Giving away the bundle of rights that constitute copyright is often called a grant. If the transfer is exclusive it has to be in writing. For example, if Alice composes music, she can give Bob an exclusive right to cover her composition for distribution in the United States and Carol the exclusive right to cover her composition for distribution in Europe. These are exclusive grants and have to be in writing.
Works Can Be Made Available Under Terms More Favorable Than Copyright Allows
The Creative Commons, an organization founded by a number of legal scholars, has developed a series of licenses that allows copyright holders to retain control over their works, but still make them available under terms more favorable than copyright allows. The copyright holder can choose to make the work available under a single license or a combination of licenses. For example, a copyright holder can permit use of the work only if it is used for noncommercial purposes and if the work is attributed to him, while retaining the right to make derivative works. Or he could make it available for derivative works, but require that the derivative works be made available under the same terms as the original.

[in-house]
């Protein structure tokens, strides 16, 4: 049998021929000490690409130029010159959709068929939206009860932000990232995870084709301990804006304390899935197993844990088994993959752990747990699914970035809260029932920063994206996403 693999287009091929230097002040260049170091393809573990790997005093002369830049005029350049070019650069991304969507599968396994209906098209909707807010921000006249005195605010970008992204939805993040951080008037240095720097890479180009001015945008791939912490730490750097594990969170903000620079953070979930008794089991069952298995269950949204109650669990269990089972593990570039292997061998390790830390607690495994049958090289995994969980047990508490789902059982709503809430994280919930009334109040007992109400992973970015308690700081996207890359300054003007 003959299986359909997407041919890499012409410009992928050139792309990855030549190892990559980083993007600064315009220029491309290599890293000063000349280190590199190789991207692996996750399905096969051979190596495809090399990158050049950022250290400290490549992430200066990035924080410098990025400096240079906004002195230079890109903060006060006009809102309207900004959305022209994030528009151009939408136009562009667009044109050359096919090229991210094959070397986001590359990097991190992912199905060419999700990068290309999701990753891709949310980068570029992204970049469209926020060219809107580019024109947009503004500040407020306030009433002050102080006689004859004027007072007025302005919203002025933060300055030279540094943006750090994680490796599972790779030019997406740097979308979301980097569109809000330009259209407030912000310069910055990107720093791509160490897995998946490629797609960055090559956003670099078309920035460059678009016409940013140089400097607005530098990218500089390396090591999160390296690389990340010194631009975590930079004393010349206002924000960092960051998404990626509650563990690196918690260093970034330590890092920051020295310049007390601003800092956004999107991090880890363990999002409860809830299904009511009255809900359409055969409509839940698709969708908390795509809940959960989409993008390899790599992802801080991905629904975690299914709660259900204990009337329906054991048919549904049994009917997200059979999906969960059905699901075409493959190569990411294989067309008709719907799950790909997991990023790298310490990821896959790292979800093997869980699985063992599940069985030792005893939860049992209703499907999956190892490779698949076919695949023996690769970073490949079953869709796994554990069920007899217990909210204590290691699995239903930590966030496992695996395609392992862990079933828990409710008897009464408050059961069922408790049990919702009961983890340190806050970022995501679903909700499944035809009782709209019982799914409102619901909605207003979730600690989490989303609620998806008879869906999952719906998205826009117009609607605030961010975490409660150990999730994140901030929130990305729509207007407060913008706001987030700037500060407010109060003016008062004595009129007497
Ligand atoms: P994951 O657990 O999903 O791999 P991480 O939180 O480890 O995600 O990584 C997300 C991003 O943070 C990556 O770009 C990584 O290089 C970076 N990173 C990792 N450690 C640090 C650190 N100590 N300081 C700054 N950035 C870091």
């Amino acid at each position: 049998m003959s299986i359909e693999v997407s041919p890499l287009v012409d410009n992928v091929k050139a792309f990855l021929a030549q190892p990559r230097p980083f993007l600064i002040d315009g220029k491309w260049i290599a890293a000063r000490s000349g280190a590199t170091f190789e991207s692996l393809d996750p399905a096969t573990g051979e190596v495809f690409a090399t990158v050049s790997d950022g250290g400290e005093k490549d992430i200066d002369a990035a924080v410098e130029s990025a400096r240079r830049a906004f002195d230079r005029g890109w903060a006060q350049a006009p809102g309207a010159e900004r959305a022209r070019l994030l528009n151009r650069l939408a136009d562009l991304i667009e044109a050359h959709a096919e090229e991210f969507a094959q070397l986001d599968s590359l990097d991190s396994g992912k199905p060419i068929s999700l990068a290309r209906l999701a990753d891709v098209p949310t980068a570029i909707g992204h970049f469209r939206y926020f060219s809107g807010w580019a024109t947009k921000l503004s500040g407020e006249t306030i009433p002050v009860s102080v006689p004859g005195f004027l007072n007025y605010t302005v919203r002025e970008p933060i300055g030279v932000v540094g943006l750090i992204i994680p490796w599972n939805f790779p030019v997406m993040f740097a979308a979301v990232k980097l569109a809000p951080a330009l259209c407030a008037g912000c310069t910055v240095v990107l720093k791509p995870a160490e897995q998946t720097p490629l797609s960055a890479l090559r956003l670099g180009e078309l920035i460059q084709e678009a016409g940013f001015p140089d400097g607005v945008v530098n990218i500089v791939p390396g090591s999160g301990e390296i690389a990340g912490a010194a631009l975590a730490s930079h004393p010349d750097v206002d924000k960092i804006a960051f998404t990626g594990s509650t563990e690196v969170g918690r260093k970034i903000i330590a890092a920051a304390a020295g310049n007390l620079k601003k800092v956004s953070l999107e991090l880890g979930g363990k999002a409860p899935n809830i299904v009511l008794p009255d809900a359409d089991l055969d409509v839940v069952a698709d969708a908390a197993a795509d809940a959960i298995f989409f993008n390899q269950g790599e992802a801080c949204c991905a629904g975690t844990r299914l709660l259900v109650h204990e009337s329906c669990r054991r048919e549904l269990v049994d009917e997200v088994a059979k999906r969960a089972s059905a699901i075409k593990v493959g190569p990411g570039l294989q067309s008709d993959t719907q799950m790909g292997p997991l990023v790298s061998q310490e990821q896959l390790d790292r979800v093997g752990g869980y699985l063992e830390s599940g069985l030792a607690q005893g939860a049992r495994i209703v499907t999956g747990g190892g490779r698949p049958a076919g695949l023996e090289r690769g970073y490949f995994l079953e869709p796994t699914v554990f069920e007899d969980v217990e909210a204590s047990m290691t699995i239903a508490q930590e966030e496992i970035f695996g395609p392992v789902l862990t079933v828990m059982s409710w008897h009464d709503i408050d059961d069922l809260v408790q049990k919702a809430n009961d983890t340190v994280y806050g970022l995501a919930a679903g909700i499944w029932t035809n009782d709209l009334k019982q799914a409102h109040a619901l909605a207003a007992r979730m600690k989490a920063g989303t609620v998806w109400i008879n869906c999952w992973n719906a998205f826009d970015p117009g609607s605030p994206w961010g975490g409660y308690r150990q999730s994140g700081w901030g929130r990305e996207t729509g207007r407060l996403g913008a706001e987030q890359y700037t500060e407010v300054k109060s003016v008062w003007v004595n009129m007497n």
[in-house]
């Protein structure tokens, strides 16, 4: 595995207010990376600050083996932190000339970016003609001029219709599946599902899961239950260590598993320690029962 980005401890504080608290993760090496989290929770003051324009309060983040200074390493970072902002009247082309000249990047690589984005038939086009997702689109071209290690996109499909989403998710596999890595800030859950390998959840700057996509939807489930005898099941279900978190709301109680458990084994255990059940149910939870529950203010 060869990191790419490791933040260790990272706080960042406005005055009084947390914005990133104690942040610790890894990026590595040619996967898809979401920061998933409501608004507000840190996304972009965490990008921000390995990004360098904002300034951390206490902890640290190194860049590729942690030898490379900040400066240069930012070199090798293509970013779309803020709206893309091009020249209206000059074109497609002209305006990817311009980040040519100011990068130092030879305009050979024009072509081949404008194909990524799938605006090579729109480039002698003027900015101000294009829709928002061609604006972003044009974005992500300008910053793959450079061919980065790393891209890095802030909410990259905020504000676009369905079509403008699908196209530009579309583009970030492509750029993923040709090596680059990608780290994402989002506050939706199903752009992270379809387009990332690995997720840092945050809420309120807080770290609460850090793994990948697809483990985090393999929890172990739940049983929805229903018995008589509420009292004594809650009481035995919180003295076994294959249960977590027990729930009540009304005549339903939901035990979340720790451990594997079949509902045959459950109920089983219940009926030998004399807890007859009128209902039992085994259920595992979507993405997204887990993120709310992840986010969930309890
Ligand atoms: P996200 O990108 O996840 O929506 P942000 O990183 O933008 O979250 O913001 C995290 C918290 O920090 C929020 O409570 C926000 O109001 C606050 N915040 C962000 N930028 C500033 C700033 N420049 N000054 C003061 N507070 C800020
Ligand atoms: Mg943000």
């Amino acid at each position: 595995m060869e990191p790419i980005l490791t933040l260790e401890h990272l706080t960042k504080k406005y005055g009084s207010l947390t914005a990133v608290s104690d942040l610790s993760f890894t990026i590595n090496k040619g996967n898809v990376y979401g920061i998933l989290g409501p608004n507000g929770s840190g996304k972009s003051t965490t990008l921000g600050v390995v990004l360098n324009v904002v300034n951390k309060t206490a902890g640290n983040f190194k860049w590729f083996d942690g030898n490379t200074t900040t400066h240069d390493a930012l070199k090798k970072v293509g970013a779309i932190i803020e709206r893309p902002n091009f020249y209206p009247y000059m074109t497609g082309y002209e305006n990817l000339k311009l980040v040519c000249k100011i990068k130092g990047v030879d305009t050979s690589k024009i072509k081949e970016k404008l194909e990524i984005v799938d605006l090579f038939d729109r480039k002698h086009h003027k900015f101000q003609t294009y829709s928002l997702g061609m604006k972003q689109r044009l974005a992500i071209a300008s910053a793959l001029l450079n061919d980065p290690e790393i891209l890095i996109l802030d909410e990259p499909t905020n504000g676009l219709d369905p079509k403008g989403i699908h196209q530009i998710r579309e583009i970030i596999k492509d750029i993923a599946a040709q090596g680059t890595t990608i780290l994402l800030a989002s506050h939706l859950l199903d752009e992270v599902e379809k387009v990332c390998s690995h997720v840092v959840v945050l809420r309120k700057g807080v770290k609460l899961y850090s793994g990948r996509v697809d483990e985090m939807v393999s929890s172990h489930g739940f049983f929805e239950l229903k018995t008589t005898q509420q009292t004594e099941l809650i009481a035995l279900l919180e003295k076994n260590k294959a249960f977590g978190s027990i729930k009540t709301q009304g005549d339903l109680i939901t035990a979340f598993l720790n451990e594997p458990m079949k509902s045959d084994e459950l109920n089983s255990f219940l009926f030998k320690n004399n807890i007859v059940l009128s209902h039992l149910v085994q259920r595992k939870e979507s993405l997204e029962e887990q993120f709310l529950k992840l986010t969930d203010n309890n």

Creative commons has recently introduced a new sampling license under which artists are allowed to use portions of other artists’ works in sampling. Various artists are expected to offer their work to be used for sampling through the creative commons website. More information about the creative commons license is available on their website at www.creativecommons.org.